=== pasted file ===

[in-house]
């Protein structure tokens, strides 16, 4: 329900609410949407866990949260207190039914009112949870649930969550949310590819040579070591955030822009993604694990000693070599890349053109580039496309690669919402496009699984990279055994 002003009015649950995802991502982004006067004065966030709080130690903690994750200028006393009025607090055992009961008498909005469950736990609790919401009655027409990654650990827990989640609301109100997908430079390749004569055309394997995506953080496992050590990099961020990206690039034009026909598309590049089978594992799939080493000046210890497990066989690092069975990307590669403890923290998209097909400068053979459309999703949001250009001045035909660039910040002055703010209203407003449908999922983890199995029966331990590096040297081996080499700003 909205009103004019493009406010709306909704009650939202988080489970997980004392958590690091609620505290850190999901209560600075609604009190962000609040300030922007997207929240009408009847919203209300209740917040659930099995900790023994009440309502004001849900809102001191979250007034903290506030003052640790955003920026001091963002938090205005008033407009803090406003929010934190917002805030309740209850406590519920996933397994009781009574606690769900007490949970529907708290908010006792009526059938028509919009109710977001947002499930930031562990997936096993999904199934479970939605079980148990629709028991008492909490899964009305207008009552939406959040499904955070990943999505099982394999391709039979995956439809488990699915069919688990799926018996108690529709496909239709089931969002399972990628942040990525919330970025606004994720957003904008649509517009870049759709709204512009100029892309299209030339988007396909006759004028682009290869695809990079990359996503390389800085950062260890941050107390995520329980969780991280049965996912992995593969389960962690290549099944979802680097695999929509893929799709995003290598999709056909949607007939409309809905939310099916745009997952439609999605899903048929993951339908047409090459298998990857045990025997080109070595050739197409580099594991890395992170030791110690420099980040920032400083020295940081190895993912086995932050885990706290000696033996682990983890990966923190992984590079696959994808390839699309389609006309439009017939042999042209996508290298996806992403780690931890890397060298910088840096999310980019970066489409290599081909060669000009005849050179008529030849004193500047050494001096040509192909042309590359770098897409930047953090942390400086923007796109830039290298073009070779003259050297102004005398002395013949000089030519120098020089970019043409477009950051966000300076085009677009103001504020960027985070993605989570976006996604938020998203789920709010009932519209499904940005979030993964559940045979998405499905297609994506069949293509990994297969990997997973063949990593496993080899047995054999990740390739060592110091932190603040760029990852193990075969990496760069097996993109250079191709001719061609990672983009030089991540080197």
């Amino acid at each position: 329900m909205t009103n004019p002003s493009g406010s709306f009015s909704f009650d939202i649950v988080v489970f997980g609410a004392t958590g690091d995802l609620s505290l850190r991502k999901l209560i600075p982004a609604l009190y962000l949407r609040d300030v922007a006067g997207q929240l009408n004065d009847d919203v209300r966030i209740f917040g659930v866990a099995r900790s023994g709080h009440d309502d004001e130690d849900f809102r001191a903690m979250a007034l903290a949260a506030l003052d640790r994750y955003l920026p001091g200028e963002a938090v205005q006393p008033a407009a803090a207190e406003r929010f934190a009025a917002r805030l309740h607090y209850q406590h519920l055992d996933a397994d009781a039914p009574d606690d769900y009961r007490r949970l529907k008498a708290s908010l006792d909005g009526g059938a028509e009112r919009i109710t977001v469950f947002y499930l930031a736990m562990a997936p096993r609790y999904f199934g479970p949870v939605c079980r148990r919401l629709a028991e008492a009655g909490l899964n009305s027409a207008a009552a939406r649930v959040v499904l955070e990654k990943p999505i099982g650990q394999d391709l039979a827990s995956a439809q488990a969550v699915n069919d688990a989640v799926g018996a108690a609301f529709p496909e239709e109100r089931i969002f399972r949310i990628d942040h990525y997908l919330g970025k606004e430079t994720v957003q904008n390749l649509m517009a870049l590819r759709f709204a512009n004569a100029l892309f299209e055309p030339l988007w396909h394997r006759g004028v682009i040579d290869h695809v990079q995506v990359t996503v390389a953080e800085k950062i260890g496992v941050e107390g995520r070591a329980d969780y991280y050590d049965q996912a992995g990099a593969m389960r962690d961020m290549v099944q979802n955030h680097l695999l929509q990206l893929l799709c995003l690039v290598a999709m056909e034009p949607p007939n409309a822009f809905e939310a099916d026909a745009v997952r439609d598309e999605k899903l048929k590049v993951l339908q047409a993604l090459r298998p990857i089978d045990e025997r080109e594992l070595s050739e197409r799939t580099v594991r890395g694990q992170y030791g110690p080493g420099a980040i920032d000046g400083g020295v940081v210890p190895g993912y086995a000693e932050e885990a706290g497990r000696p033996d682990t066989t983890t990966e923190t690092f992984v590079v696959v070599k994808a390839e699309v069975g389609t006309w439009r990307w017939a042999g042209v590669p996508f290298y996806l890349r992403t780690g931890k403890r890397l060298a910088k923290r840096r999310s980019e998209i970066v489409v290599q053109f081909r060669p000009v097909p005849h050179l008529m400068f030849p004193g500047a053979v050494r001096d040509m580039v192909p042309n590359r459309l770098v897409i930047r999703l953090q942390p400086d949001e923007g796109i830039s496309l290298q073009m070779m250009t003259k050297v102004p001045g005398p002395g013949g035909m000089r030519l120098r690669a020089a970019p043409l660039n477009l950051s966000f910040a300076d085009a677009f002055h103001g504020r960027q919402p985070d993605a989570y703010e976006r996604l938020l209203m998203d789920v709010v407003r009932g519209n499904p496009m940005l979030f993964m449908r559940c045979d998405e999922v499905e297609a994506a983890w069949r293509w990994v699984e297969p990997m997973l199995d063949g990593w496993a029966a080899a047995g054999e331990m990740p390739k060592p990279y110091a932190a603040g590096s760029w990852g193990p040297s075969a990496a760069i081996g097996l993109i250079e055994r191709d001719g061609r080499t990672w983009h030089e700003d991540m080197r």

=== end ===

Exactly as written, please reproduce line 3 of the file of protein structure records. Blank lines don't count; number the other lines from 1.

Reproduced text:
């Amino acid at each position: 329900m909205t009103n004019p002003s493009g406010s709306f009015s909704f009650d939202i649950v988080v489970f997980g609410a004392t958590g690091d995802l609620s505290l850190r991502k999901l209560i600075p982004a609604l009190y962000l949407r609040d300030v922007a006067g997207q929240l009408n004065d009847d919203v209300r966030i209740f917040g659930v866990a099995r900790s023994g709080h009440d309502d004001e130690d849900f809102r001191a903690m979250a007034l903290a949260a506030l003052d640790r994750y955003l920026p001091g200028e963002a938090v205005q006393p008033a407009a803090a207190e406003r929010f934190a009025a917002r805030l309740h607090y209850q406590h519920l055992d996933a397994d009781a039914p009574d606690d769900y009961r007490r949970l529907k008498a708290s908010l006792d909005g009526g059938a028509e009112r919009i109710t977001v469950f947002y499930l930031a736990m562990a997936p096993r609790y999904f199934g479970p949870v939605c079980r148990r919401l629709a028991e008492a009655g909490l899964n009305s027409a207008a009552a939406r649930v959040v499904l955070e990654k990943p999505i099982g650990q394999d391709l039979a827990s995956a439809q488990a969550v699915n069919d688990a989640v799926g018996a108690a609301f529709p496909e239709e109100r089931i969002f399972r949310i990628d942040h990525y997908l919330g970025k606004e430079t994720v957003q904008n390749l649509m517009a870049l590819r759709f709204a512009n004569a100029l892309f299209e055309p030339l988007w396909h394997r006759g004028v682009i040579d290869h695809v990079q995506v990359t996503v390389a953080e800085k950062i260890g496992v941050e107390g995520r070591a329980d969780y991280y050590d049965q996912a992995g990099a593969m389960r962690d961020m290549v099944q979802n955030h680097l695999l929509q990206l893929l799709c995003l690039v290598a999709m056909e034009p949607p007939n409309a822009f809905e939310a099916d026909a745009v997952r439609d598309e999605k899903l048929k590049v993951l339908q047409a993604l090459r298998p990857i089978d045990e025997r080109e594992l070595s050739e197409r799939t580099v594991r890395g694990q992170y030791g110690p080493g420099a980040i920032d000046g400083g020295v940081v210890p190895g993912y086995a000693e932050e885990a706290g497990r000696p033996d682990t066989t983890t990966e923190t690092f992984v590079v696959v070599k994808a390839e699309v069975g389609t006309w439009r990307w017939a042999g042209v590669p996508f290298y996806l890349r992403t780690g931890k403890r890397l060298a910088k923290r840096r999310s980019e998209i970066v489409v290599q053109f081909r060669p000009v097909p005849h050179l008529m400068f030849p004193g500047a053979v050494r001096d040509m580039v192909p042309n590359r459309l770098v897409i930047r999703l953090q942390p400086d949001e923007g796109i830039s496309l290298q073009m070779m250009t003259k050297v102004p001045g005398p002395g013949g035909m000089r030519l120098r690669a020089a970019p043409l660039n477009l950051s966000f910040a300076d085009a677009f002055h103001g504020r960027q919402p985070d993605a989570y703010e976006r996604l938020l209203m998203d789920v709010v407003r009932g519209n499904p496009m940005l979030f993964m449908r559940c045979d998405e999922v499905e297609a994506a983890w069949r293509w990994v699984e297969p990997m997973l199995d063949g990593w496993a029966a080899a047995g054999e331990m990740p390739k060592p990279y110091a932190a603040g590096s760029w990852g193990p040297s075969a990496a760069i081996g097996l993109i250079e055994r191709d001719g061609r080499t990672w983009h030089e700003d991540m080197r």